Photo of Allen Ludden and Betty White in 1963
This week, America mourns the death of its favorite Golden Girl: Betty White passed away on New Year’s Eve, just two weeks before her 100th birthday. While best known for her seven decade-long career in Hollywood, the eight time Emmy-winning actress was greatly influenced by military service, including her marriage to Allen Ludden, a Bronze Star medal recipient and celebrity game show host and volunteering to support the troops in World War II.
Following her death, the US Army tweeted, “We are saddened by the passing of Betty White. Not only was she an amazing actress, she also served during WWII as a member of the American Women's Voluntary Services. A true legend on and off the screen.”
White created iconic roles in television favorites like “The Golden Girls” and “The Mary Tyler Moore Show.” She’s made countless appearances on major shows like “The Carol Burnett Show,” “Boston Legal,” and popular game shows. She won the Guinness World Record for working longer in television than anyone else, as well as three Screen Actors Guild Awards and a star on the Hollywood Walk of Fame.
Betty Marion White was born on January 17, 1922 in Oak Park, IL and her family moved to Los Angeles during the Great Depression. She began her professional career soon after graduating high school and initially worked in modeling. Just before her 20th birthday when the war erupted, she put her budding career on hold to volunteer for the American Women's Voluntary Services, the largest American women's service organization in the United States during World War II.
"It was a strange time and out of balance with everything," White told Cleveland Magazine in 2010, "which I'm sure the young people are going through now."
Her assignment was to drive a PX truck with supplies to Hollywood Hills and attend events for the troops before they were deployed. During her volunteer time, she met her first husband, United States Army Air Forces aircraft pilot Dick Barker. They were married in 1945, but the marriage lasted only eight months. She returned to California and married Hollywood talent agent Lane Allen two years later. But that marriage ended after only two years.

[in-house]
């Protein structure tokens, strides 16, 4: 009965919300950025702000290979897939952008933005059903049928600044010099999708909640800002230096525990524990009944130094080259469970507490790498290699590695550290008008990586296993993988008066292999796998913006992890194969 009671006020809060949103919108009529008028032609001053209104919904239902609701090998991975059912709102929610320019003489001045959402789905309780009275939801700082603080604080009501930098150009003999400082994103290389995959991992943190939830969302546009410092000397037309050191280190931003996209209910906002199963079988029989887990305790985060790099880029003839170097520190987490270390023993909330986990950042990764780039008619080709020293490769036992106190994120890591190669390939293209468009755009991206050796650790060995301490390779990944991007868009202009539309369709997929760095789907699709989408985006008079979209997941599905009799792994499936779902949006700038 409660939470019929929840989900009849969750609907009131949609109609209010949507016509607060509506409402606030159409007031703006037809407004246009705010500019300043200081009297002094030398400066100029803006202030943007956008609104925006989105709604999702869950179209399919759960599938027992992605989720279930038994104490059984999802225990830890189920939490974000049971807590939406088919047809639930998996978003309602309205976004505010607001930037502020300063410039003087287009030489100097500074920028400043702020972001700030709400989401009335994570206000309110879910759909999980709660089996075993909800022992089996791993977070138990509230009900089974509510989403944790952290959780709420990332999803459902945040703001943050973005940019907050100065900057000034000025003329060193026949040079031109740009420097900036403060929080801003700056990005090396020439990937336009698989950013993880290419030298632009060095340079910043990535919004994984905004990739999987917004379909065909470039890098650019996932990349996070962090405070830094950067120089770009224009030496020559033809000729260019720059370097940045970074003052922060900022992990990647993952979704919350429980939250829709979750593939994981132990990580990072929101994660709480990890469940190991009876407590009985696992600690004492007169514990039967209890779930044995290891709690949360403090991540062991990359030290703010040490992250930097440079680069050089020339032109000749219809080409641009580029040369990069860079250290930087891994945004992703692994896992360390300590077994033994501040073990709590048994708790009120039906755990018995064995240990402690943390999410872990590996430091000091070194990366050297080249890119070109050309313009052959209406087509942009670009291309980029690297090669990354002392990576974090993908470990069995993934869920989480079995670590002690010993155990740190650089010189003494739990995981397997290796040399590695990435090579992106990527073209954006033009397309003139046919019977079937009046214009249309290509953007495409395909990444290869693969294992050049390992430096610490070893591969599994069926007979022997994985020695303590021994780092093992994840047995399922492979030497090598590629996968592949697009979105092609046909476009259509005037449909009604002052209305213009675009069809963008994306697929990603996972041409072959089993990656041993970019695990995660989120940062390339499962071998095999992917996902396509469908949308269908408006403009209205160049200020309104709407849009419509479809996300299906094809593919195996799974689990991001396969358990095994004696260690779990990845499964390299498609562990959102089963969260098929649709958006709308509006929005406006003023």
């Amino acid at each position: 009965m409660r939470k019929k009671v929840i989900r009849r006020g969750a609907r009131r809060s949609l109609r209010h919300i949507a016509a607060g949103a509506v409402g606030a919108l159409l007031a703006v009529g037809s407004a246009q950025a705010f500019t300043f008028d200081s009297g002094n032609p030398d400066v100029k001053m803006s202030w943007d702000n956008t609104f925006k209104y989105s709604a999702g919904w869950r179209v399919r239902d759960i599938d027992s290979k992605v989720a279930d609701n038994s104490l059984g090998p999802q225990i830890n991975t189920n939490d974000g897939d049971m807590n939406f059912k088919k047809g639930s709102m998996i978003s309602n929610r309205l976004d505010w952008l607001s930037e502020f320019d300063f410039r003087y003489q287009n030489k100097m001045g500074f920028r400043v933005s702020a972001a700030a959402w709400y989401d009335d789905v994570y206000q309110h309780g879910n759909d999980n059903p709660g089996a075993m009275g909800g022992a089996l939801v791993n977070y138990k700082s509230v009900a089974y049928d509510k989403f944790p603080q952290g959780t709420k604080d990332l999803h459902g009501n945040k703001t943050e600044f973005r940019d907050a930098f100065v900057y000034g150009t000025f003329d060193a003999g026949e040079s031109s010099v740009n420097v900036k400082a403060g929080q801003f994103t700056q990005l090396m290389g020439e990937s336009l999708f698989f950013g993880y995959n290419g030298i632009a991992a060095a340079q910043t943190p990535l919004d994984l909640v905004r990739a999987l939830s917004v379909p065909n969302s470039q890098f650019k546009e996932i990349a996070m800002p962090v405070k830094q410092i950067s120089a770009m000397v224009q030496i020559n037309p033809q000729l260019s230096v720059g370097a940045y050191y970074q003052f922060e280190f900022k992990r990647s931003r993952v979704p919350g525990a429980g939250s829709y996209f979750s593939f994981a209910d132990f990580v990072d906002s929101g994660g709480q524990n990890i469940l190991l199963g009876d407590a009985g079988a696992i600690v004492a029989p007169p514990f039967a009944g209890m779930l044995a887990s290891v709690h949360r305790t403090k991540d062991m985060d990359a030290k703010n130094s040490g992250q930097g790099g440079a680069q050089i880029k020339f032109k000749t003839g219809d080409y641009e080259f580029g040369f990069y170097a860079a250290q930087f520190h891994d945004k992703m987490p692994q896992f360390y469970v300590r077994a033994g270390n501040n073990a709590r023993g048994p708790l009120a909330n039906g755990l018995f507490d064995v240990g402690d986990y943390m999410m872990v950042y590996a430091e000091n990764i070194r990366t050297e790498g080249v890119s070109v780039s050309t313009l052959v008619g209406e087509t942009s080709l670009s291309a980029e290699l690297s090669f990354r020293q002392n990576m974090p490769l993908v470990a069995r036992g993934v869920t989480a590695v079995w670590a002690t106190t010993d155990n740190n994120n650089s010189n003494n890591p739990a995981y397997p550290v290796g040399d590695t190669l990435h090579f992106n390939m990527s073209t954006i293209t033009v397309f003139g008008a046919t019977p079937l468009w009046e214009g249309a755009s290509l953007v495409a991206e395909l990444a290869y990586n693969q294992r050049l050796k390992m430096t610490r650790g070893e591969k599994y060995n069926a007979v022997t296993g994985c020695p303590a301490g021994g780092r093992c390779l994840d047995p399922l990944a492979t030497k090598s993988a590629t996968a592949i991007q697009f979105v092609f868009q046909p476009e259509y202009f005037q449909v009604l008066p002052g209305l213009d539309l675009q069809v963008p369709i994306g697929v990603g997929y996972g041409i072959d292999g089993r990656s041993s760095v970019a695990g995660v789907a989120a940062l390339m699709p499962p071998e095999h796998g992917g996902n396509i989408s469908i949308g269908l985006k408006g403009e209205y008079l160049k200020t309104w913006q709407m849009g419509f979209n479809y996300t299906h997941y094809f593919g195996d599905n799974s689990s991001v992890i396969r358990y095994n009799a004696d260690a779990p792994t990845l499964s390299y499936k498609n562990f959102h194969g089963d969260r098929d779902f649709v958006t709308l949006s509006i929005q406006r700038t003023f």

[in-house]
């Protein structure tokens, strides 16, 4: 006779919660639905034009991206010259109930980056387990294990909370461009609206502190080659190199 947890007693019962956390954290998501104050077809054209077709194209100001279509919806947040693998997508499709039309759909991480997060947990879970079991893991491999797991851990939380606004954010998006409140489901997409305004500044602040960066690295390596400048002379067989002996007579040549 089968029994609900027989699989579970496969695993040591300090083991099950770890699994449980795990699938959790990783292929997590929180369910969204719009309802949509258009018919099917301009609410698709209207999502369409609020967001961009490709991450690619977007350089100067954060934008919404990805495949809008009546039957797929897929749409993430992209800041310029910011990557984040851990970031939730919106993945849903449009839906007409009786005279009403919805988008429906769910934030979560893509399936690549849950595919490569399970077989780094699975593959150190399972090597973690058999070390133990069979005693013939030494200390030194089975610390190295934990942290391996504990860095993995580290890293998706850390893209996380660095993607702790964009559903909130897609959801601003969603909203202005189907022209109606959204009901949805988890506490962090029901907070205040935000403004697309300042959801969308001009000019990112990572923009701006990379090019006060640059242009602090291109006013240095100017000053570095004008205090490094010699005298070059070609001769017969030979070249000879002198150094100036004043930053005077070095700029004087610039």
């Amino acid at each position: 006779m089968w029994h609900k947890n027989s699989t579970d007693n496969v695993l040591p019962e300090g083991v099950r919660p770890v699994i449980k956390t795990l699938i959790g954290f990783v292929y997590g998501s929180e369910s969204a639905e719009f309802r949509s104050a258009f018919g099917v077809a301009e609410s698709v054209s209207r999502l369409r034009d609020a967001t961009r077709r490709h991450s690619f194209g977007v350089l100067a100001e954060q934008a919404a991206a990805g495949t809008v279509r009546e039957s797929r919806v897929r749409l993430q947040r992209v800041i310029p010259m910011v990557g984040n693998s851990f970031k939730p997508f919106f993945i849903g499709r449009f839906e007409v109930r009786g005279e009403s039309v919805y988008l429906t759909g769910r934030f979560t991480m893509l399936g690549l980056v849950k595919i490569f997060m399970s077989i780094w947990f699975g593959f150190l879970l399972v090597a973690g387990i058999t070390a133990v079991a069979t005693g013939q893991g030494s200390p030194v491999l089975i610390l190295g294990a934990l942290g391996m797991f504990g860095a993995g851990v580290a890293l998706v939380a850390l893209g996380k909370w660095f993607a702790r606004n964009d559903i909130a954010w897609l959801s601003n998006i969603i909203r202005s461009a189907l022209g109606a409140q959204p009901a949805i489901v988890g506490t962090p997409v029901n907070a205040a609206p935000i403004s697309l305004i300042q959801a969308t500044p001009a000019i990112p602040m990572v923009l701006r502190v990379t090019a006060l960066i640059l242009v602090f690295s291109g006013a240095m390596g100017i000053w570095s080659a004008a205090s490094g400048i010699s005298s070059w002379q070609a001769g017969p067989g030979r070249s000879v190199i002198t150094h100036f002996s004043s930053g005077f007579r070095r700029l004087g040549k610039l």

Caption: Betty White with President Obama in 2012
“I've had two bad marriages, and I don't like to think of them as good mistakes. They were traumatizing to go through. You really feel like a failure when your marriage doesn't work. But they did make me appreciate it when the perfect one came along,” she told Newsweek in 2011.
Her third and last husband was Allen Ludden, a decorated WWII veteran and well known game show host. They met when she was a guest on his show “Password” in 1961. Married for 18 years, she called him, “the love of her life.” Ludden served as a United States Army officer in charge of entertainment in the Pacific theater. He was discharged with the rank of captain in 1946. While he and White had many happy years together, he died of stomach cancer in 1981.
When asked if she considered remarrying in the decades since she lost Allen, she told Larry King, "Once you'd had the best, who needs the rest?”
Her agent said, "I don't think Betty ever feared passing, because she always wanted to be with her most beloved husband Allen Ludden. She believed she would be with him again."
White passed away in her sleep at her home in California December 31, 2021. Her final word was “Allen.”